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Bible Commentaries

Whedon's Commentary on the Bible

Psalms 57

To the chief Musician, Al-taschith, Michtam of David, when he fled from Saul in the cave.

This psalm divides into two parts, each ending in the refrain, Psalms 57:5; Psalms 57:11. The first contains his prayer and complaint, the second, his trust and triumph. It belongs to the period of the Sauline persecutions, probably to 1 Samuel 24:0, and with the other psalms belonging to the same class, it has many points of resemblance, to which allusion will be made in the notes.

TITLE: Al-taschith Literally, Destroy not. Supposed to be the initial words of an earlier song to the melody of which this psalm was to be sung. The Hebrews commonly gave the first word or words of a book, or song, as its title. Thus the book of Genesis is entitled Bereysheeth In the beginning and Exodus, Veeyleh shemoth, Now these (are) the names; and so of others. But more probably, as others suppose, the word in question was a maxim which David had adopted in regard to Saul, to remind him not to take his life, or oppose him with violence. It occurs also in the titles of Psalms 58, 59, , 75. For Michtam, see on Psalms 16:0, title.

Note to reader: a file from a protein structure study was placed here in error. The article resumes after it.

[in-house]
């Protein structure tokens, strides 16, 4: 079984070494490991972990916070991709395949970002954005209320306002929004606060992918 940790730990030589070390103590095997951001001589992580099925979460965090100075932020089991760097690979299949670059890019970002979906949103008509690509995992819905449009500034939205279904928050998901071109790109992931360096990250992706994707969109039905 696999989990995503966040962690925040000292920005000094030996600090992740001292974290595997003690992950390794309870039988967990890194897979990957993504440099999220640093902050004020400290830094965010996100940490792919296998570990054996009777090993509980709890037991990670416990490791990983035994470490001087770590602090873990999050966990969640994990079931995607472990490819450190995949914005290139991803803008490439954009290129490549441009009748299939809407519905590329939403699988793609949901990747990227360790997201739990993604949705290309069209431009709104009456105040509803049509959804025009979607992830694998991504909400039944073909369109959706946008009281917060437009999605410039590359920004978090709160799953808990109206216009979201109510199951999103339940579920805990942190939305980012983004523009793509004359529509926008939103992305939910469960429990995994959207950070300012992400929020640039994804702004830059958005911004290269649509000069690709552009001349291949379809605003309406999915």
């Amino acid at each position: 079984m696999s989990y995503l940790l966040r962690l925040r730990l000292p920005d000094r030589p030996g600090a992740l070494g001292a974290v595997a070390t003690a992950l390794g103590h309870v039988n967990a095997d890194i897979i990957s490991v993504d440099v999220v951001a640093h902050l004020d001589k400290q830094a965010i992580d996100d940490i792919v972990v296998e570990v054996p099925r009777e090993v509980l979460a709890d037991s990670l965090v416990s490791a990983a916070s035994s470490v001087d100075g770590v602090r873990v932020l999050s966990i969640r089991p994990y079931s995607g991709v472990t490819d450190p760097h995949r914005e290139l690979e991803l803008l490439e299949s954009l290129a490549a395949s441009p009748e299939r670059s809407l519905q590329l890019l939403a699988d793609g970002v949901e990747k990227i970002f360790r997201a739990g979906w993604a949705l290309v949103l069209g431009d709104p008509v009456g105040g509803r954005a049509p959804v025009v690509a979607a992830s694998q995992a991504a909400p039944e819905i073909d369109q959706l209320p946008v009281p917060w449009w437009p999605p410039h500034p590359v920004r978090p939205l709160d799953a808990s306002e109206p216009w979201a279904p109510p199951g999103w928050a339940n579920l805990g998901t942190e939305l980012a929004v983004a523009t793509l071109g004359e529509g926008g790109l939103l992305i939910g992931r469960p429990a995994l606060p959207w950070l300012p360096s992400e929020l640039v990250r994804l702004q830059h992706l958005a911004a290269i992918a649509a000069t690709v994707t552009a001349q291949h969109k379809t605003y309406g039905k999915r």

In the cave Probably the cave of Engedi, (1 Samuel 24:1, etc.,) not Adullam; see note on title of Psalms 142:0. The place where David retreated was probably among the mountains north of the plain of Engedi, especially the notable cliff Ras el-Mersed, “perhaps the highest and most inaccessible of all the cliffs along the western coast of the Dead Sea.” Robinson. Here, among its caverns and narrow passes, he enjoyed a brief respite, “upon the rocks of the wild goats.” 1 Samuel 24:1-2. (Jos., Antiq., 6, 13, 4.) Our psalm would seem to have been written earlier than Psalms 63:0, as appears from the calm tone of assured safety of the latter. The site of the city is at the base of the mountain, near the sea, and before it stretches a beautiful and fertile valley not much over a mile square.